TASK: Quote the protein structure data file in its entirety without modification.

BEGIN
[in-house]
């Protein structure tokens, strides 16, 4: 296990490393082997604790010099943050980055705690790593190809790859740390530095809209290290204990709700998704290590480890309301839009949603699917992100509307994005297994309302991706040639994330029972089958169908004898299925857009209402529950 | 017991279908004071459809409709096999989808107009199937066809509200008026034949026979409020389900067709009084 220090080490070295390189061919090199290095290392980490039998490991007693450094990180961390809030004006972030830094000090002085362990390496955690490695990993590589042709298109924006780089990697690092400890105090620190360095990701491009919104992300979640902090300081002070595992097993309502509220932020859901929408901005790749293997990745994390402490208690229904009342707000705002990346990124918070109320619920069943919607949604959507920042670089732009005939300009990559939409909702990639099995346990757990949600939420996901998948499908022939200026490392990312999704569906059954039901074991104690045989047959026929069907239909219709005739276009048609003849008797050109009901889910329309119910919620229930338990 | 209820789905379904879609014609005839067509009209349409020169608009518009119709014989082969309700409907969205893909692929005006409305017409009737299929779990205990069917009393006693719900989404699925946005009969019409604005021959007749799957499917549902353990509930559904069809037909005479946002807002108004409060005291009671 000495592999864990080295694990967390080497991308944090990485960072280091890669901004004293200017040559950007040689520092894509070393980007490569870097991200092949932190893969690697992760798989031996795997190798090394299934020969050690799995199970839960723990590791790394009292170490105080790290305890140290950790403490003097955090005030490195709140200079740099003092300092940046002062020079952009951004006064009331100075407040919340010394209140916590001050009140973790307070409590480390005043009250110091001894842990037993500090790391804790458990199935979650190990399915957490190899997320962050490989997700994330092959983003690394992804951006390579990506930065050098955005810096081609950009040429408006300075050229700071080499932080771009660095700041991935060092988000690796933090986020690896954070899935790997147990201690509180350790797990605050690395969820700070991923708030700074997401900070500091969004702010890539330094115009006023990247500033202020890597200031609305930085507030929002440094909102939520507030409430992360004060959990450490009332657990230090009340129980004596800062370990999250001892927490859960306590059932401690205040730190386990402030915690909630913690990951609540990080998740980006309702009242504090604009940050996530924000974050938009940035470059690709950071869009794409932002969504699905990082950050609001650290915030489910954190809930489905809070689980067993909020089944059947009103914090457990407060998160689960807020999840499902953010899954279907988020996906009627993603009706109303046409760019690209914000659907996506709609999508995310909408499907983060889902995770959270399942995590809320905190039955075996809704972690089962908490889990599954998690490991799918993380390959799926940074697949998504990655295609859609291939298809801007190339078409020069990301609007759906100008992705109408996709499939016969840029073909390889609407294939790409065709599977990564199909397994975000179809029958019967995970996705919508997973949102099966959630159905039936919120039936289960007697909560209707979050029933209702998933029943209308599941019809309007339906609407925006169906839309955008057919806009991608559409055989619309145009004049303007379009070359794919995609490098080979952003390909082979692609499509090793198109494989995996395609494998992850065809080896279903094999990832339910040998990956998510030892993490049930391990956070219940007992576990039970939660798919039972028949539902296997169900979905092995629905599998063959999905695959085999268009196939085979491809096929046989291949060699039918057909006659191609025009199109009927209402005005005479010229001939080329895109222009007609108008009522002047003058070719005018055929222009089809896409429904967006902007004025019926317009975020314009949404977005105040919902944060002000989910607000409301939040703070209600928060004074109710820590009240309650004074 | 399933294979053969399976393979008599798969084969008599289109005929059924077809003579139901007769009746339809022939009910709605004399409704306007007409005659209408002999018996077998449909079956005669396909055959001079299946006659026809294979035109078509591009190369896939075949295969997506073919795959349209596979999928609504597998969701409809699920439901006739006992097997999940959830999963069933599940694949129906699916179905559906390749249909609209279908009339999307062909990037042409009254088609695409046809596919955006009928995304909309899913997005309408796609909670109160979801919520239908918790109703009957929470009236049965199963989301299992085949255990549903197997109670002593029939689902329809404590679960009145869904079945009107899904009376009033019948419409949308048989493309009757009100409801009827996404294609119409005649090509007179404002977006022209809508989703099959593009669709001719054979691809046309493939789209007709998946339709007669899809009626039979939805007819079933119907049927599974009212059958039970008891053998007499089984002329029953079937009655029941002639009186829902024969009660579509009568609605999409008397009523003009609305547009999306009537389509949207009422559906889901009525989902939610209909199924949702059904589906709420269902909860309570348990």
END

[in-house]
């Protein structure tokens, strides 16, 4: 296990490393082997604790010099943050980055705690790593190809790859740390530095809209290290204990709700998704290590480890309301839009949603699917992100509307994005297994309302991706040639994330029972089958169908004898299925857009209402529950 | 017991279908004071459809409709096999989808107009199937066809509200008026034949026979409020389900067709009084 220090080490070295390189061919090199290095290392980490039998490991007693450094990180961390809030004006972030830094000090002085362990390496955690490695990993590589042709298109924006780089990697690092400890105090620190360095990701491009919104992300979640902090300081002070595992097993309502509220932020859901929408901005790749293997990745994390402490208690229904009342707000705002990346990124918070109320619920069943919607949604959507920042670089732009005939300009990559939409909702990639099995346990757990949600939420996901998948499908022939200026490392990312999704569906059954039901074991104690045989047959026929069907239909219709005739276009048609003849008797050109009901889910329309119910919620229930338990 | 209820789905379904879609014609005839067509009209349409020169608009518009119709014989082969309700409907969205893909692929005006409305017409009737299929779990205990069917009393006693719900989404699925946005009969019409604005021959007749799957499917549902353990509930559904069809037909005479946002807002108004409060005291009671 000495592999864990080295694990967390080497991308944090990485960072280091890669901004004293200017040559950007040689520092894509070393980007490569870097991200092949932190893969690697992760798989031996795997190798090394299934020969050690799995199970839960723990590791790394009292170490105080790290305890140290950790403490003097955090005030490195709140200079740099003092300092940046002062020079952009951004006064009331100075407040919340010394209140916590001050009140973790307070409590480390005043009250110091001894842990037993500090790391804790458990199935979650190990399915957490190899997320962050490989997700994330092959983003690394992804951006390579990506930065050098955005810096081609950009040429408006300075050229700071080499932080771009660095700041991935060092988000690796933090986020690896954070899935790997147990201690509180350790797990605050690395969820700070991923708030700074997401900070500091969004702010890539330094115009006023990247500033202020890597200031609305930085507030929002440094909102939520507030409430992360004060959990450490009332657990230090009340129980004596800062370990999250001892927490859960306590059932401690205040730190386990402030915690909630913690990951609540990080998740980006309702009242504090604009940050996530924000974050938009940035470059690709950071869009794409932002969504699905990082950050609001650290915030489910954190809930489905809070689980067993909020089944059947009103914090457990407060998160689960807020999840499902953010899954279907988020996906009627993603009706109303046409760019690209914000659907996506709609999508995310909408499907983060889902995770959270399942995590809320905190039955075996809704972690089962908490889990599954998690490991799918993380390959799926940074697949998504990655295609859609291939298809801007190339078409020069990301609007759906100008992705109408996709499939016969840029073909390889609407294939790409065709599977990564199909397994975000179809029958019967995970996705919508997973949102099966959630159905039936919120039936289960007697909560209707979050029933209702998933029943209308599941019809309007339906609407925006169906839309955008057919806009991608559409055989619309145009004049303007379009070359794919995609490098080979952003390909082979692609499509090793198109494989995996395609494998992850065809080896279903094999990832339910040998990956998510030892993490049930391990956070219940007992576990039970939660798919039972028949539902296997169900979905092995629905599998063959999905695959085999268009196939085979491809096929046989291949060699039918057909006659191609025009199109009927209402005005005479010229001939080329895109222009007609108008009522002047003058070719005018055929222009089809896409429904967006902007004025019926317009975020314009949404977005105040919902944060002000989910607000409301939040703070209600928060004074109710820590009240309650004074 | 399933294979053969399976393979008599798969084969008599289109005929059924077809003579139901007769009746339809022939009910709605004399409704306007007409005659209408002999018996077998449909079956005669396909055959001079299946006659026809294979035109078509591009190369896939075949295969997506073919795959349209596979999928609504597998969701409809699920439901006739006992097997999940959830999963069933599940694949129906699916179905559906390749249909609209279908009339999307062909990037042409009254088609695409046809596919955006009928995304909309899913997005309408796609909670109160979801919520239908918790109703009957929470009236049965199963989301299992085949255990549903197997109670002593029939689902329809404590679960009145869904079945009107899904009376009033019948419409949308048989493309009757009100409801009827996404294609119409005649090509007179404002977006022209809508989703099959593009669709001719054979691809046309493939789209007709998946339709007669899809009626039979939805007819079933119907049927599974009212059958039970008891053998007499089984002329029953079937009655029941002639009186829902024969009660579509009568609605999409008397009523003009609305547009999306009537389509949207009422559906889901009525989902939610209909199924949702059904589906709420269902909860309570348990």